Lesson #6: Don’t ever assume you’ve been cured of anything

I’m a big believer in dropping expectations. I don’t do it very well myself, but I think the concept is fantastic.

I have anxiety. And though it took me a while, I have come to accept it as a part of me. I don’t believe it will ever truly go away, not fully anyway. But there were times during the early years of living with it that I begged for it to go away. I wanted someone to hand me a cure, so I could move on with my life and stop being so scared of all things mundane.

And then, one day, I realized that I couldn’t be cured. Because my anxiety is a part of me and as real as the heart inside my chest. Remove the heart, and you die.

I experience anxiety in many different forms. Tremors. Panic attacks. Depression. Apathy. Butterflies. Tears. And then there’s my little friend, I call SAD. Or Stupid Ass Depersonlization.


I first met Depersonalization one night after accidentally smoking too much, how do you say, cannabis. Ironically, I had made it through both high school and college without smoking a single joint. I do it one time, and I have the worst panic attack of my life. They don’t warn people about this stuff… If only they did, because it would have saved me six months of emotionaly turmoil. Yes, six months.

About a month after my weed experience, I began to notice an unease. Nothing felt particularly real anymore. I couldn’t connect with anything around me, even the people. Even my family. I’d look out my window and felt like the apartments across the street were a backdrop on a stage. Two dimensional almost. I remember staring at an almond, focusing on the lines running up and down, wondering how in the world almonds could exist on the same planet as me. Then I freaked out. And my mom told me to stop eating almonds for the time eating. But these things kept happening. I couldn’t think without wondering who was thinking for me. I had been dropped onto a planet I’d never been on before. I couldn’t go to work; I went home for a week to live with my parents.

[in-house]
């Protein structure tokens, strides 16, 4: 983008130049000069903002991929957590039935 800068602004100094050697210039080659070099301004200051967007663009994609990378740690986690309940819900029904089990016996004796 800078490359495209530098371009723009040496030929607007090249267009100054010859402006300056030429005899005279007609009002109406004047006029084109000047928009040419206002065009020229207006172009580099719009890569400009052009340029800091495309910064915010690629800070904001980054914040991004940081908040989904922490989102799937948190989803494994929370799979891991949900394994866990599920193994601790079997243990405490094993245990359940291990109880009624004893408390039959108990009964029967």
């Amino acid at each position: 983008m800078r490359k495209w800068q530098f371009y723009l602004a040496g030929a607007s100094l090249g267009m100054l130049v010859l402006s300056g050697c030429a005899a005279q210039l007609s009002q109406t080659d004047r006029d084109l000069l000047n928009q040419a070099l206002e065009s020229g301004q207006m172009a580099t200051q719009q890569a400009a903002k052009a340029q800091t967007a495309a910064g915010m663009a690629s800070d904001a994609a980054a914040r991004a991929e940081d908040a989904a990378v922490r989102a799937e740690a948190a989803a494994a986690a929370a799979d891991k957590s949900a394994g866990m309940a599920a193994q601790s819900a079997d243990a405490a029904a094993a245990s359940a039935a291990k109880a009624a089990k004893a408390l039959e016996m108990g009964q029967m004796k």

I finally started feeling better after I discovered the term “depersonalization” online and how cannibis can cause it, but boy, was I in for a hard six months? My symptoms followed me, making me feel like two people, reminding me how broken I was. I regretted my decision. I felt like a virgin who had sex for the first time and acquired HIV. I had gone on an active duty military tour and come back with PTSD without ever putting on a uniform. It wasn’t fair, I conceded.

And then, after days of working with a therapist, reading happiness books, and centering my mind, I began to pull myself out off that dark place. And between October and November, I hadn’t once felt the sting of SAD (Stupid Ass Depersonalization, in case you forgot). I was on the road to a full recovery. But I tried not to assume I had been cured. Because I wasn’t.

Last night, on the couch with my mom, as I was crying about becoming an adult and leaving the security of childhood behind, I felt one half of my mind slip away, behind the glossy veil to hide from the world. See, the thing with SAD is… one half of your brain ostriches to avoid all things evil in the world and the other half of your brain is fully aware that there is nothing at all scary about my family’s living room. And that dissociation causes anxiety. Ironically, this is a defense mechanism. A pretty shitty one, though, amIright? Still, aren’t most defense mechanisms? I TURN MY NOSE AT YOU, DENIAL!

But, as I lay there with my mom, I didn’t let myself panic and doom myself to insanity. OH GOD IT’S BACK!!!! THAT’S IT! IT’S OVER! IT’S OVER FOR US ALL! No, I took a deep breathe and calmly coaxed and glued my brain back together. I assured it that everything would be okay, that even though life seems hard right now, there is nothing we need to do right now other than lay on this couch and cry into mom’s lap. Like my mom always says, just do what’s next. And crying was what’s next.

After about an hour, I felt whole again. And everything was okay. And when SAD knocks on the door again, I won’t scream at it to go away. Instead, I’ll tell it that we’re all good here; but thanks for checking in.

Lesson learned: Be kind to your mind, and don’t expect to ever be cured of anything. That’s just setting yourself up for disappointment.

We are all broken people, and that’s okay.


3 thoughts on “Lesson #6: Don’t ever assume you’ve been cured of anything

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